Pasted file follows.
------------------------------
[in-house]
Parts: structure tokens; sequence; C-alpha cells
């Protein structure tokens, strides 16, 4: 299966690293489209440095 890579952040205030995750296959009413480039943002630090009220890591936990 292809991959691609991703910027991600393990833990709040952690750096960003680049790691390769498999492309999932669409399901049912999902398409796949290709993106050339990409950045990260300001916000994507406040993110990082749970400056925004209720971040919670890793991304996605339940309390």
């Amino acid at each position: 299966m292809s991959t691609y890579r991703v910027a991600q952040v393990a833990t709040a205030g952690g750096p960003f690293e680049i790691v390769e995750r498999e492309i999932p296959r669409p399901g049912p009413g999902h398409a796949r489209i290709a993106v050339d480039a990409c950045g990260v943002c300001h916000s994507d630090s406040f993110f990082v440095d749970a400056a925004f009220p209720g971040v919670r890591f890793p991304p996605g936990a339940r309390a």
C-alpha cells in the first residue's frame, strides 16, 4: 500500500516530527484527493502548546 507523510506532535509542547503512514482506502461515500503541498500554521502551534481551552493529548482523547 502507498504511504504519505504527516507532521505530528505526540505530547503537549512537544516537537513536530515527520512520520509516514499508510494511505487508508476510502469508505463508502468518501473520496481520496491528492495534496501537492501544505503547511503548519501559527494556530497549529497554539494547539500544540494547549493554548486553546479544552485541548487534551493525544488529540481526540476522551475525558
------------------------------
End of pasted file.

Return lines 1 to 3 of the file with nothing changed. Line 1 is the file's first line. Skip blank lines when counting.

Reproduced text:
[in-house]
Parts: structure tokens; sequence; C-alpha cells
């Protein structure tokens, strides 16, 4: 299966690293489209440095 890579952040205030995750296959009413480039943002630090009220890591936990 292809991959691609991703910027991600393990833990709040952690750096960003680049790691390769498999492309999932669409399901049912999902398409796949290709993106050339990409950045990260300001916000994507406040993110990082749970400056925004209720971040919670890793991304996605339940309390």